Guus Bosman

software executive and technologist

You are here

Links & Technology


Using Prometheus, Grafana and Docker on a Raspberry Pi

Our house has been experiencing intermittent internet issues. Our cable provider, Comcast, has come out a few times to take a look but they have not found the root cause yet.

I spent some time creating a dashboard for myself, so I could track the problem better. I installed Docker on a Raspberry Pi, and installed Prometheus, InfluxDB and Grafana plus custom scrapers for my Motorola modem. All this came out quite nicely.

The first chart shows packet loss -- I run a ping test every few seconds against a couple of internet targets. It's very clear that this connection is not clean.

The other charts show details from the modem. For example, when the Comcast engineer worked on my cables yesterday, it resulted in much higher Upstream Power -- which we thought might have resolved it, but sadly didn't.


Generating Dutch language using Nescio's works and a GPT

I'm mostly done with the Natural Language Processing specialization and tonight I was playing around with a fun proof of concept written by Andrej Karpathy.

The proof of concept is a tiny transformer architecture, "GPT mini". Unlike its big GPT-3 and GPT-4 brothers, this tiny model is character based, not word based. The text I used are three short stories by author Nescio -- which, in fact, constitute his complete works, around 200k characters. I trained it for 20,000 iterations.


Learning about Attention

I've completed the first three courses of the Natural Language Processing specialization at Coursera, and started the fourth one today. I really enjoyed the the courses so far but this fourth course is the best part: learning about Attention.

The basic concept of this was introduced in 2014, three years later the famous "Attention is all you need" paper came out.


Continuous Bag of Words

With the rise of Large Language Models, I decided to dive into machine learning again and catch up on how these LLMs truly work. I'm following a course by on Natural Language Processing.

I'm at the end of the second course and we're going through Continuous Bag of Words, which was part of the original word2vec algorithm that was so influential. It's really fun. The previous week was about n-grams, which was also nice to program with.


Microsoft Certified Azure Fundamentals

I successfully completed a certification for Azure, the cloud offering from Microsoft.

I took the exam in our basement; it was strange to be on video all the time. But the process was nice and smooth.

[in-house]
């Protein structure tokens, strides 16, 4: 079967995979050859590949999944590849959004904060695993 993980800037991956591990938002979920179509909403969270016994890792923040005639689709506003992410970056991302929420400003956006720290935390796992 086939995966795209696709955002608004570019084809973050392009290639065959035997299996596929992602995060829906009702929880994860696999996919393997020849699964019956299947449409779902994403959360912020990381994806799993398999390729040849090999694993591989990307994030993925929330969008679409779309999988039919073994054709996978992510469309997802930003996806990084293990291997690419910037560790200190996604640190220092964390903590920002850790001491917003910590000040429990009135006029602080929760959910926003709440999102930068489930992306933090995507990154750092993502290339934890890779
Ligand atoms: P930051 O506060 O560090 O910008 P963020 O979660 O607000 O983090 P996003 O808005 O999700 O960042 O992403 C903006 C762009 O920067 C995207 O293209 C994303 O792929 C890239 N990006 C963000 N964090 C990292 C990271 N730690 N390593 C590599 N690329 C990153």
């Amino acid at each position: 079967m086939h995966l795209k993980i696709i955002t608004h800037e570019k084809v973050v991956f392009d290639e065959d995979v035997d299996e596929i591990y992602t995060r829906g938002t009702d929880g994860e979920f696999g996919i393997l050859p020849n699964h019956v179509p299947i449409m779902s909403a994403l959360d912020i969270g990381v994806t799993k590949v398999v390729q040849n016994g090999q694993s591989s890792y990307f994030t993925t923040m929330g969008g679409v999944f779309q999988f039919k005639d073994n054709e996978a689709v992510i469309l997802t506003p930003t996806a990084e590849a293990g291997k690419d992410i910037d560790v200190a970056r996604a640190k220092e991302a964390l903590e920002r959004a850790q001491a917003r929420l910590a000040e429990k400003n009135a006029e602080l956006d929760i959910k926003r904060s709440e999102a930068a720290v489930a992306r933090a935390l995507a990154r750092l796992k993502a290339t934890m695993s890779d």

A script I wrote a few years ago to help me with pictures on the website stopped working... It assumed every year started with 201, haha.

FoundPos := RegExMatch(clipboard, "^201[0-9][0-9][0-9][0-9][0-9].*\.[jJ][pP][gG]", FoundFileName)


EC2 instance unavailable

I moved my blog to EC2 last weekend and last night the instance stopped working for the first time.

"Design for failure", is the mantra, and I'll do some work on automated reboots when monitoring fails.

Seems like the httpd server went ran out of memory last night.

Dec 15 00:26:49 ip-172-31-60-46 kernel: Out of memory: Kill process 8250 (httpd) score 37 or sacrifice child
Dec 15 00:26:49 ip-172-31-60-46 kernel: Killed process 8250 (httpd) total-vm:526616kB,...
Dec 15 00:26:53 ip-172-31-60-46 kernel: httpd invoked oom-killer...


AWS Certified Cloud Practitioner

I just completed the exam for AWS Certified Cloud Practitioner, a certificate that shows I have basic knowledge about the different Amazon Web Service offerings.

The exam was relatively easy. I've been preparing for this conference for a while, and done quite a bit of studying on the various AWS products. I did study a few trial exams from, and those were helpful for questions on more basic stuff like the Billing and Support models -- the less technical topics.

Still, it's been a while since I had done an official test and I was a little nervous, and now I'm very happy I passed the test. "Certified individuals" also get access to a special area here at the re:Invent 2018 conference.


An open redirect...

Hmmm, I'm not very proud of this but it looks like my site has had an open redirect for a good while. Years, in fact.

It's a custom script that I wrote 15 years ago and somehow survived the migration from the various CMS that I've used.

The original script had a reference to Php-Nuke from 2002. I've now removed it, finally.


Switching from Firefox to Chrome

Today I switched from Firefox to Chrome.

I've been using Firefox since the mid 2000's, when it came out to replace the bulky Mozilla suite. It's with some nostalgia that I'm making the switch, but I've ran into several bugs in Firefox that weren't getting resolved.

(While typing this, I did discover that Chrome does not have auto-recover for text areas, which is annoying but thankfully there is a browser extension Typio that helps).

The nail in the coffin was the release of Firefox Quantum last year, when they stopped supporting XUL plugins. I understand the rationale -- but it broke several important plugins, including all those for mass-password reset. In the six months since the switch there haven't been any new plugins written that allow me to change all my 100+ work logins at once.

Firefox also did not work when I was presenting something under WebEx. That might have been WebEx's problem -- but it's annoying enough since I screen-share at least once a day.

So here we are, in a brave new world,


Recent comments

Recently read

Books I've recently read: